Monkeypox has symptoms similar to but milder than smallpox, which was declared eradicated in 1980. In addition to flu-like symptoms, infection triggers a distinctive rash. Many conditions can cause rashes but the monkeypox rash has some unusual features, notably the fact that vesicles can form on the palms of the hands.
The Centers for Disease Control and Prevention said Friday that new genetic sequencing data indicate there are at least two distinct monkeypox outbreaks underway outside Africa — a surprise finding that one official said suggests international spread is wider, and has been occurring for longer than has been previously realized.
"You don't have head-to-toe skin pox lesions," Vinh says. "Instead it's localized to just one region of the body, like the genital regions. And some people have just one or two pox. So it's not numerous."
"Sometimes it's not even a pox," he says, "but rather an ulcer or a crater."
It is not what you're seeing on the Google pictures of monkeypox. And so this is a bit concerning because if you have subtle lesions - skin lesions - and they're contagious, you can see how this may lead to more propagation that can be missed.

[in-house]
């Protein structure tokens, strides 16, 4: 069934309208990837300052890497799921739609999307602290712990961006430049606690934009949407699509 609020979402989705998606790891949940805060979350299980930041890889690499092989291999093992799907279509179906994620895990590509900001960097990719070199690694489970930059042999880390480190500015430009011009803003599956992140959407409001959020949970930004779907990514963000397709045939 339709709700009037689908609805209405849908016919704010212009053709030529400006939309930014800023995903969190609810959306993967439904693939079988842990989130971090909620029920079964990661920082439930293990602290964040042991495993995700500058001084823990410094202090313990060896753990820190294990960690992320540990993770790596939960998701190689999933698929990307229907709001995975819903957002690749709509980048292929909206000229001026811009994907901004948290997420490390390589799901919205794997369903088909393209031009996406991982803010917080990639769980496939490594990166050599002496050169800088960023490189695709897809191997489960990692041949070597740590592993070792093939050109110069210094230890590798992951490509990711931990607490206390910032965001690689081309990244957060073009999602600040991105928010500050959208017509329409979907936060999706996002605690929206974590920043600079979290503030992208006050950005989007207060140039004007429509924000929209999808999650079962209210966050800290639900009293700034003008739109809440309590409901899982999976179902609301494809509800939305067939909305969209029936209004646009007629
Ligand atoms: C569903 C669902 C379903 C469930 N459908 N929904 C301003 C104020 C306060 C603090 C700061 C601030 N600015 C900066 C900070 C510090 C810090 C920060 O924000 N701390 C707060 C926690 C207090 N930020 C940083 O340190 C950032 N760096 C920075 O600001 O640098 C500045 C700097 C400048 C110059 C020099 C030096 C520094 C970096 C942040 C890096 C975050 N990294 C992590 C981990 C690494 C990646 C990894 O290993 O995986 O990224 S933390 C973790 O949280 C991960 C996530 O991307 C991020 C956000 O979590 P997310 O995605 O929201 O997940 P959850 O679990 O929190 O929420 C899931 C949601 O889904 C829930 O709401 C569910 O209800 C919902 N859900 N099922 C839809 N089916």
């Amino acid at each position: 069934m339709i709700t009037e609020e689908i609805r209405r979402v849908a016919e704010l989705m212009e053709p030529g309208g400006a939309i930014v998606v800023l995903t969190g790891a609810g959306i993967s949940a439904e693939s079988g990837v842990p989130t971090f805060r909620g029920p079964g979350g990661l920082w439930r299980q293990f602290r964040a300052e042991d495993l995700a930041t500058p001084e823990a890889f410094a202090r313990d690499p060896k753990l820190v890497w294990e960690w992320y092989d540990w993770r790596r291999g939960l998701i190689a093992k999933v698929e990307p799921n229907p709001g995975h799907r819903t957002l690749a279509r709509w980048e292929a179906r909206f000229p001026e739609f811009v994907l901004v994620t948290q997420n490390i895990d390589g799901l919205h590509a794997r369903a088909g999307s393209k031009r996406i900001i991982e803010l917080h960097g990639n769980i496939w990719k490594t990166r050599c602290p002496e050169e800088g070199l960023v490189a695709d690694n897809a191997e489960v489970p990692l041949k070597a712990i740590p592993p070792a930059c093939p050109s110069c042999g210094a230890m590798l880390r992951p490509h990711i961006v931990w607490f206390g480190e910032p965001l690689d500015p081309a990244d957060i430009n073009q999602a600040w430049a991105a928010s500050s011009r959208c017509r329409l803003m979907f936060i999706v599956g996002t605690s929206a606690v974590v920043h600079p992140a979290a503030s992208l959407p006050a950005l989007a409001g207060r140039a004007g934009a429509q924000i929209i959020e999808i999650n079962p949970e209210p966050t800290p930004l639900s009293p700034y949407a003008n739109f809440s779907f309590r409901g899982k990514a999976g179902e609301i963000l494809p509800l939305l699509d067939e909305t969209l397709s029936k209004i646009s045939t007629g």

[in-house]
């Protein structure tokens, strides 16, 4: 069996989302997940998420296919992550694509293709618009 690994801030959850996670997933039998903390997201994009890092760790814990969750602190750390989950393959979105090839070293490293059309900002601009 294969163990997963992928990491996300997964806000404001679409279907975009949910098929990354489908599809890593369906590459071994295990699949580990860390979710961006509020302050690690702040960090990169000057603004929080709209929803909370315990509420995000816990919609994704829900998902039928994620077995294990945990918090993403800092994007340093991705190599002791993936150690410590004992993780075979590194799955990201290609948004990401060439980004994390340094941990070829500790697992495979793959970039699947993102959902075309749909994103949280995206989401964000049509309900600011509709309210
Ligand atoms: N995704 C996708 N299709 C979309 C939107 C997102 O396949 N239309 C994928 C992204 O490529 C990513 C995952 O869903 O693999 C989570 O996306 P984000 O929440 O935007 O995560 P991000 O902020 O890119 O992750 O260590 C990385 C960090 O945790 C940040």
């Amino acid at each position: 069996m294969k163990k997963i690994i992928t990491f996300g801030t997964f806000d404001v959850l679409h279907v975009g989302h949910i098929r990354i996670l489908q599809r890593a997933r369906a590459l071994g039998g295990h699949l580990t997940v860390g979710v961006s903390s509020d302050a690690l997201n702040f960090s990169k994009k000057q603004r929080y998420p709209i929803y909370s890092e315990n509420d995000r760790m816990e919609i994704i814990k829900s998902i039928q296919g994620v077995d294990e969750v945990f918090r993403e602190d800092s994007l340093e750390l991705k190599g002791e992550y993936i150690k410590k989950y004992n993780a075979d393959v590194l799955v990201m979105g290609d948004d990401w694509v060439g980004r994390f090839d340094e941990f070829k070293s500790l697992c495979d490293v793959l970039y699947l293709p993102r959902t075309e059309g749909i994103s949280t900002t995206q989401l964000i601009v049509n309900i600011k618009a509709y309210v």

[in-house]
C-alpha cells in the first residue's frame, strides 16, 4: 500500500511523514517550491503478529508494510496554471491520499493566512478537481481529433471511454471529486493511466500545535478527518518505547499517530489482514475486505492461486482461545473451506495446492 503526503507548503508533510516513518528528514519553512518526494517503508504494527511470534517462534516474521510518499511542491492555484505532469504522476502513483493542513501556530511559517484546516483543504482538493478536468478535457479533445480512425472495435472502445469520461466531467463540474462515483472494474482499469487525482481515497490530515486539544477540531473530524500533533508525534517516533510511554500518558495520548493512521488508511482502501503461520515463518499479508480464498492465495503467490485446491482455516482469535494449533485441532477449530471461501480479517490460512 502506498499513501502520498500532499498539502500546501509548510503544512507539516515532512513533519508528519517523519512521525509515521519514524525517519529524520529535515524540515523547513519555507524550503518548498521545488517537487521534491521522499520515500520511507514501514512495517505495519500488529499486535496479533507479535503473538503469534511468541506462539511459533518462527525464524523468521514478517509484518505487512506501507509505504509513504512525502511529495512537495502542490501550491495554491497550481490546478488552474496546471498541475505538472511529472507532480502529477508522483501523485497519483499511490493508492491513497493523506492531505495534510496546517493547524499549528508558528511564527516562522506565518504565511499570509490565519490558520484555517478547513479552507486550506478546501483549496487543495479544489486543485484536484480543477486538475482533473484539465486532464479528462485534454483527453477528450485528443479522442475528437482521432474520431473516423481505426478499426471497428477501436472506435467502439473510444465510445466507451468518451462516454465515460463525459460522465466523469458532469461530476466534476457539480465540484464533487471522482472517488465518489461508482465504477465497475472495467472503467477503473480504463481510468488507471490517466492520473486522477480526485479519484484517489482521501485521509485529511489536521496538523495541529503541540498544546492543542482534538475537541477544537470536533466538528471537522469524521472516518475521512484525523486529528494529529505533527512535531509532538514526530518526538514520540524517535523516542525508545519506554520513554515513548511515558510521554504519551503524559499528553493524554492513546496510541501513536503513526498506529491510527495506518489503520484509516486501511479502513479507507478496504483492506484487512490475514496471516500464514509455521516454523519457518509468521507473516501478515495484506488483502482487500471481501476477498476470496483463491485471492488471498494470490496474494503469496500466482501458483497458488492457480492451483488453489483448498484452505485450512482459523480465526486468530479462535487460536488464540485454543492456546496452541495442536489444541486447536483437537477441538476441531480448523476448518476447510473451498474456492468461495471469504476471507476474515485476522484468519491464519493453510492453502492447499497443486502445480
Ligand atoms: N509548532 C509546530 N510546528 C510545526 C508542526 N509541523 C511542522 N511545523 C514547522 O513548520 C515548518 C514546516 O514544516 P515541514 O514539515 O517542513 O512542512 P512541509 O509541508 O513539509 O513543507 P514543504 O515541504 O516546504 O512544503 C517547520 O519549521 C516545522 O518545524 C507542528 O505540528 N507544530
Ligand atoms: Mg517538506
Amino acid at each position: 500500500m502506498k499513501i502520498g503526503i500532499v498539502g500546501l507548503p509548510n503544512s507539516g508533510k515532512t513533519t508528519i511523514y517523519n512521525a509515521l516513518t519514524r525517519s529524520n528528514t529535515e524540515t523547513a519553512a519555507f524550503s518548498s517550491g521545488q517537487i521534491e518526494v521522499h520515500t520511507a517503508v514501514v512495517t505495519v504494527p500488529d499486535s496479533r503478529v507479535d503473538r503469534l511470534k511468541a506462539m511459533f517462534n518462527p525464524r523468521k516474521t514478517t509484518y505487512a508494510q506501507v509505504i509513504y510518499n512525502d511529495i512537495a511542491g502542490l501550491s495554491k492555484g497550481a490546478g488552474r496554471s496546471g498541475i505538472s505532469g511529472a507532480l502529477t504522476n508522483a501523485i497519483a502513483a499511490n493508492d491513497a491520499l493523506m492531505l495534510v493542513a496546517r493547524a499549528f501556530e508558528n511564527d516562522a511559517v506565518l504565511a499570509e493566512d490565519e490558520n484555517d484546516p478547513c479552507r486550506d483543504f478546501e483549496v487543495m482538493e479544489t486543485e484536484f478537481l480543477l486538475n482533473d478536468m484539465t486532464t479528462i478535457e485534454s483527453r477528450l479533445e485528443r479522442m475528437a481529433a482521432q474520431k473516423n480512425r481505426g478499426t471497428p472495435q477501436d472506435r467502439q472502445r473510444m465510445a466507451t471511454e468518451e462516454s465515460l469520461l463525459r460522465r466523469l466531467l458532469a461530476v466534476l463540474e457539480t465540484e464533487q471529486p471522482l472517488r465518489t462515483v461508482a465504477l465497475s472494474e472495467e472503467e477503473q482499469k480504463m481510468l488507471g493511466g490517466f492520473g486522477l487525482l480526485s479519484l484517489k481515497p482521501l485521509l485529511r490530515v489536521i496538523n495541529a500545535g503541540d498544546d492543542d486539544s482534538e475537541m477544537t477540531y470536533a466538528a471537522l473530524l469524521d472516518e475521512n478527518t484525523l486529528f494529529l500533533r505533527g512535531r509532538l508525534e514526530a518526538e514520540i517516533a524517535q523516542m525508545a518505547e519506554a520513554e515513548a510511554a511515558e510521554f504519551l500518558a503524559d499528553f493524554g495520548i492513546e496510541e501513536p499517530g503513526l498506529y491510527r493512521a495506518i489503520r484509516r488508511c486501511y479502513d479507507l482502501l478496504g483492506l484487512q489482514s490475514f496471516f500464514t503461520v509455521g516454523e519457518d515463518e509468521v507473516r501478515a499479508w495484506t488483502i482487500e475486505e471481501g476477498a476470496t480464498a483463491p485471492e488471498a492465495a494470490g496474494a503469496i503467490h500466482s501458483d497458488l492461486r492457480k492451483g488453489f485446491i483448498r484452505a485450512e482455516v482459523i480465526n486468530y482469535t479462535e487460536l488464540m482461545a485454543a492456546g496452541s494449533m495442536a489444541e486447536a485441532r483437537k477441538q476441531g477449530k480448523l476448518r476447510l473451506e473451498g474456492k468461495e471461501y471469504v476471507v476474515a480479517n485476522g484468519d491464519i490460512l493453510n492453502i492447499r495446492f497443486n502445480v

"The overall risk of monkeypox to the general population remains low," Titanji emphasizes. And that's because "most spread is going to occur due to intimate contact," says Malani. "Thankfully, the risk of serious complications is low in most people."
Our country’s response to monkeypox has been plagued by the same shortcomings we had with Covid-19. Now if monkeypox gains a permanent foothold in the United States and becomes an endemic virus that joins our circulating repertoire of pathogens, it will be one of the worst public health failures in modern times not only because of the pain and peril of the disease but also because it was so avoidable.
Hundreds of cases and chatter about vaccines has sent conspiracy theorists into a full-on meltdown.
While eradicating smallpox represents one of the crowning achievements in global public health work, few could have seen that it would lead to the emergence of a new virus.
There are two forms of monkeypox, a milder west African strain and a more severe central African, or Congo strain. It is thought the recently diagnosed individuals have the west African strain.
The country has a stockpile, but there are not enough vaccines for everyone
A New Yorker describes his harrowing ordeal to receive care through a system underequipped to handle another pandemic.